What do you do?
A) “Wait, you’re gonna kill me to keep your secret?”
B) “Hear me out—you just bond with me, and then it’s our secret.”
C) Lie. “Wait, you don’t want to eat me! I’m diseased. It’s terrible. My insides are messed up.”
D) Lie. “Wait, please don’t eat me! I’m the only one who cares for my two sick little siblings!”
E) Throw your water at the creature and then stab it with your knife!
F) Throw your water at the creature and then run for safety!
G) “Pfft. I’m calling your bluff. You’re not going to kill me.”
“Hear me out,” you say. “Just bond with me, and then it’s our secret.”
The mischief-maker salamander snorts more smoke. This time, the heat isn’t rising, but it remains at its oppressively sweltering temperature.
You wipe the sweat from your brow as the giant salamander mulls over your comment.
“It’ll never work,” he eventually says. “There’s a whole group of lunatic mystic seekers after me! If they find out where I am…” The beast shakes his head, sending more embers into the air. “They killed the last person who was trying to bond with me.”
[Academic Knowledge] You do remember that mystic seekers are paid to bring back rare and usual mystical creatures—they’re often hired by royalty or wealthy merchants. You’ve never heard of them killing people, however…
You’re also aware, from rumors on the ports, that some “mystic seekers” are just smugglers in disguise. They go from island to island, stealing rare and usual mystical creatures so they can either make unique trinkets, or sell them off to pirates and blackhearts with gold to spare.
Blue phoenixes were the target many years ago…
“I’m pretty sure these tryhards are gonna chase me all the way to the moon and back,” the salamander says. “Kill anyone who bonds to me—because I’m just that great.” He holds his reptilian head high. “You think a book-pusher, like yourself, would live very long with goons chasing them at every hour of the day?”
What do you do?
A) “I’m not afraid of mystic seekers.”
B) “Brains, not brawn, will win the day. Trust me.”
C) “Let me lay down a simple fact: you’re terrible at hiding. You need some help.”
D) “Yikes. People will try to kill me? No deal.” Leave.
E) Lie. “Little did you know, but I trained in the ancient art of island grappling. You’ll be fine.”
F) “What are you, exactly?”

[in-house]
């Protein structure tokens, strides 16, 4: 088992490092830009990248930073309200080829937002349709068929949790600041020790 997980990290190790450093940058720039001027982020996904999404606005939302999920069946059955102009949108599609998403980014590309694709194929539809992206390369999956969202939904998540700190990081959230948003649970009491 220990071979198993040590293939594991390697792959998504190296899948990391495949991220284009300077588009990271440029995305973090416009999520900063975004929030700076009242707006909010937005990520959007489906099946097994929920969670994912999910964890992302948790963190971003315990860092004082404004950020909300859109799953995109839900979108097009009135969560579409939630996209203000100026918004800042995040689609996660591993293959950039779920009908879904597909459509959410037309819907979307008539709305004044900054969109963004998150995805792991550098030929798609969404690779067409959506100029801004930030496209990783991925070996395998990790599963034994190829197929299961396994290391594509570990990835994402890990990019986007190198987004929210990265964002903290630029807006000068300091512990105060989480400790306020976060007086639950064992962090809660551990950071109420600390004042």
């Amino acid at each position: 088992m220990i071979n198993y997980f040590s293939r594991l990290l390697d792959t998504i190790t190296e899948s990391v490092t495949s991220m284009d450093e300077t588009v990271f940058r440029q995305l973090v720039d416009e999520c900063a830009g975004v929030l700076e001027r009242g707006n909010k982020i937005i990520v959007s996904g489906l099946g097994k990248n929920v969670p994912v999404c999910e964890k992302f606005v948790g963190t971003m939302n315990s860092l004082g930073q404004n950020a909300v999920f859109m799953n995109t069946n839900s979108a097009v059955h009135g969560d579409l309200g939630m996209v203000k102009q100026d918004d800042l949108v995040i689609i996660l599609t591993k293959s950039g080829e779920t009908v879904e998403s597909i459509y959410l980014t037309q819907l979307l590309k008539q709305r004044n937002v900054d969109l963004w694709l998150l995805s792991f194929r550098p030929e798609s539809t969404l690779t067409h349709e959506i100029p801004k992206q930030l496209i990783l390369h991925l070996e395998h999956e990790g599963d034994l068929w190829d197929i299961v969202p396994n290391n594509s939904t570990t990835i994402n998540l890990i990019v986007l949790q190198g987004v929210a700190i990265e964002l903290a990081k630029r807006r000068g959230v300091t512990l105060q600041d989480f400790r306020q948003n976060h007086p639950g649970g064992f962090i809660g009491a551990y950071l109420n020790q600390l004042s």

G) “If we’re together, no one is going to punk us. I guarantee it.”
“Let me lay out a simple fact,” you say. “You’re terrible at hiding. You need some help.”
The giant salamander lifts his head at your comment, his lips curled back in a sneer. “I’m a master disguise artist.”
He breathes flame near you, charring a bit of your trousers. You jump back and pat out the flames. The heat reddens your skin, but you aren’t hurt. You suspect it’s no worse than a terrible sunburn.
“And I can be anything I need,” the salamander states.
Before your eyes, the body of the creature shifts and changes. His scales flicker like fire, and then “burn away” to ash, disappearing into the ocean winds. Over the course of a few seconds, the salamander’s body basically disappears into cinders. What’s left behind is a strange sight…
The gigantic mystical creature has turned into a tiny kitten.
The kitten has tannish-orange fur, and his eyes are two different colors: one gray, one pink. He has a little bobtail, and longer ears than most domesticated cats. The ears remind you of a lynx—they end in tufts of fur.
In one quick movement, the kitten arches his back and puffs his fur. He hisses a cute little kiss. “I’m a mighty mimic! Tremble in fear!” He then swings his little clawed paw.
What do you do?
A) “D’aww. You’re a precious little kitty!” Kneel down and hold out your arms.
B) “Pfft. That’s it? I’m a dog person, sorry.”
C) “Being able to change shape is great, but don’t you want more magical power?”
D) “Curse the abyssal hells! It’s a mimic! I’m in trouble now!”
E) “Curse the abyssal hells! It’s a mimic! I’m in trouble now!” But you say it sarcastically.
F) [Academic Knowledge] “Mimics can stay transformed longer once they’re bonded. Let’s help each other out.”
“Mimics can stay transformed longer once they’re bonded,” you say matter-of-factly. “Let’s help each other out.”